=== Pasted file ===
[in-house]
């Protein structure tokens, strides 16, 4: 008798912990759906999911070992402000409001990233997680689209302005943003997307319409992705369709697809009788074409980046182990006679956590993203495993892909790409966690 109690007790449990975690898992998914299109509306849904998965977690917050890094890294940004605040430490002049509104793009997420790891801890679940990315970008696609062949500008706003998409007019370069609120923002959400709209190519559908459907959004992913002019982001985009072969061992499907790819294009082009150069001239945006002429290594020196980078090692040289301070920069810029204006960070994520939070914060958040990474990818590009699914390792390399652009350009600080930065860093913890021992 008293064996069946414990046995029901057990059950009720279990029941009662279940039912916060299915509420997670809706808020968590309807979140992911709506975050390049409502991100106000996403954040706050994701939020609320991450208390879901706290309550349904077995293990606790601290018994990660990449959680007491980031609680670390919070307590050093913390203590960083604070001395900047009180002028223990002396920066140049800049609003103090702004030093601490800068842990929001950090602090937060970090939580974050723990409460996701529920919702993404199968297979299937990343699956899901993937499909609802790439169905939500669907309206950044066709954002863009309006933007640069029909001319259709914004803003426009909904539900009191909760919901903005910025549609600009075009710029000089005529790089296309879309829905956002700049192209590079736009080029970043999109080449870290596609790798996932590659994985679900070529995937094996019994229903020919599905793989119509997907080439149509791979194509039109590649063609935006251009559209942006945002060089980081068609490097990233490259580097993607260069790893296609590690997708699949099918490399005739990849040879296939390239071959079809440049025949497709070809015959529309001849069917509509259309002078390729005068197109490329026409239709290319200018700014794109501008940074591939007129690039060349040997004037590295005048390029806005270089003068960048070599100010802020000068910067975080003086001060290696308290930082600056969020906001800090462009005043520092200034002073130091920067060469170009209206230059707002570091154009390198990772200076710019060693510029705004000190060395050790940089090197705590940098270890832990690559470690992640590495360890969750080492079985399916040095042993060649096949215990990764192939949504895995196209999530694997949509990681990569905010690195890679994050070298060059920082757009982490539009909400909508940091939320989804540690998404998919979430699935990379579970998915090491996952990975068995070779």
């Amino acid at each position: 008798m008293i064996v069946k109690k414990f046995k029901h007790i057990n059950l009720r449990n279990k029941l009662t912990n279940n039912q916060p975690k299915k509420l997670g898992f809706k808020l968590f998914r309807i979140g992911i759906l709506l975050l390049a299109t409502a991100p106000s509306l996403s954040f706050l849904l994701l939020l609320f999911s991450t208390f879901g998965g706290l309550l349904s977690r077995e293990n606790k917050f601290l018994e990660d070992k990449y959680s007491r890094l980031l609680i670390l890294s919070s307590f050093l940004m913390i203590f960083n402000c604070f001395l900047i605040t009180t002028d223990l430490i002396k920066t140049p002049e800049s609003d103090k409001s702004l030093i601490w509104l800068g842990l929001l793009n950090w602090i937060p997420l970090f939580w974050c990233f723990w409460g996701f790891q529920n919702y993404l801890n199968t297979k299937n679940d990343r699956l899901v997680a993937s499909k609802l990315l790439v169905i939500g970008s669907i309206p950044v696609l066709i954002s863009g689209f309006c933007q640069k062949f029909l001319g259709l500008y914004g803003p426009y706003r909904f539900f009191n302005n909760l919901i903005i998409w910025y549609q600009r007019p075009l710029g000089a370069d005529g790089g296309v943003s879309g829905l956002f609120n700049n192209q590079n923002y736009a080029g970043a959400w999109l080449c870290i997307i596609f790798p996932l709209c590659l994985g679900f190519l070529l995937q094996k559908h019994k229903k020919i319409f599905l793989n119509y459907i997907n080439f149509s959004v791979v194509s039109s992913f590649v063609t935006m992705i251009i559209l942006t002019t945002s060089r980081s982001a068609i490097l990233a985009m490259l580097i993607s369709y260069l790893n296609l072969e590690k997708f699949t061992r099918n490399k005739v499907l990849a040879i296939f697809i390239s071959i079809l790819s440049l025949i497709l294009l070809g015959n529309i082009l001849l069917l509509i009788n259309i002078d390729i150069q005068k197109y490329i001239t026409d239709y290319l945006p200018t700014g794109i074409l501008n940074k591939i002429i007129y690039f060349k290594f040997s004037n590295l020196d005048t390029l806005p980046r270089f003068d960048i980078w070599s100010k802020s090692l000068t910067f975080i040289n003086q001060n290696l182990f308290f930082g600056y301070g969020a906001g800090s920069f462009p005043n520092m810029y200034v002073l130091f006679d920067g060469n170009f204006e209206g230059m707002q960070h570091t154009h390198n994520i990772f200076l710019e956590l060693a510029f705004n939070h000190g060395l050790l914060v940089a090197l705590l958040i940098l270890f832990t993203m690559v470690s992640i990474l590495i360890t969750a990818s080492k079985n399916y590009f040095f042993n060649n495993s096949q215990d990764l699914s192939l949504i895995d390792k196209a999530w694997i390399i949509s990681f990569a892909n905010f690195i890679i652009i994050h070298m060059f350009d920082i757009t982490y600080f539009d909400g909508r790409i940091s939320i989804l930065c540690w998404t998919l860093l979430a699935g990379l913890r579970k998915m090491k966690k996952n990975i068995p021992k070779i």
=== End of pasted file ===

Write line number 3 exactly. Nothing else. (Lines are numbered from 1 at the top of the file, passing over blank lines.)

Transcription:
């Amino acid at each position: 008798m008293i064996v069946k109690k414990f046995k029901h007790i057990n059950l009720r449990n279990k029941l009662t912990n279940n039912q916060p975690k299915k509420l997670g898992f809706k808020l968590f998914r309807i979140g992911i759906l709506l975050l390049a299109t409502a991100p106000s509306l996403s954040f706050l849904l994701l939020l609320f999911s991450t208390f879901g998965g706290l309550l349904s977690r077995e293990n606790k917050f601290l018994e990660d070992k990449y959680s007491r890094l980031l609680i670390l890294s919070s307590f050093l940004m913390i203590f960083n402000c604070f001395l900047i605040t009180t002028d223990l430490i002396k920066t140049p002049e800049s609003d103090k409001s702004l030093i601490w509104l800068g842990l929001l793009n950090w602090i937060p997420l970090f939580w974050c990233f723990w409460g996701f790891q529920n919702y993404l801890n199968t297979k299937n679940d990343r699956l899901v997680a993937s499909k609802l990315l790439v169905i939500g970008s669907i309206p950044v696609l066709i954002s863009g689209f309006c933007q640069k062949f029909l001319g259709l500008y914004g803003p426009y706003r909904f539900f009191n302005n909760l919901i903005i998409w910025y549609q600009r007019p075009l710029g000089a370069d005529g790089g296309v943003s879309g829905l956002f609120n700049n192209q590079n923002y736009a080029g970043a959400w999109l080449c870290i997307i596609f790798p996932l709209c590659l994985g679900f190519l070529l995937q094996k559908h019994k229903k020919i319409f599905l793989n119509y459907i997907n080439f149509s959004v791979v194509s039109s992913f590649v063609t935006m992705i251009i559209l942006t002019t945002s060089r980081s982001a068609i490097l990233a985009m490259l580097i993607s369709y260069l790893n296609l072969e590690k997708f699949t061992r099918n490399k005739v499907l990849a040879i296939f697809i390239s071959i079809l790819s440049l025949i497709l294009l070809g015959n529309i082009l001849l069917l509509i009788n259309i002078d390729i150069q005068k197109y490329i001239t026409d239709y290319l945006p200018t700014g794109i074409l501008n940074k591939i002429i007129y690039f060349k290594f040997s004037n590295l020196d005048t390029l806005p980046r270089f003068d960048i980078w070599s100010k802020s090692l000068t910067f975080i040289n003086q001060n290696l182990f308290f930082g600056y301070g969020a906001g800090s920069f462009p005043n520092m810029y200034v002073l130091f006679d920067g060469n170009f204006e209206g230059m707002q960070h570091t154009h390198n994520i990772f200076l710019e956590l060693a510029f705004n939070h000190g060395l050790l914060v940089a090197l705590l958040i940098l270890f832990t993203m690559v470690s992640i990474l590495i360890t969750a990818s080492k079985n399916y590009f040095f042993n060649n495993s096949q215990d990764l699914s192939l949504i895995d390792k196209a999530w694997i390399i949509s990681f990569a892909n905010f690195i890679i652009i994050h070298m060059f350009d920082i757009t982490y600080f539009d909400g909508r790409i940091s939320i989804l930065c540690w998404t998919l860093l979430a699935g990379l913890r579970k998915m090491k966690k996952n990975i068995p021992k070779i």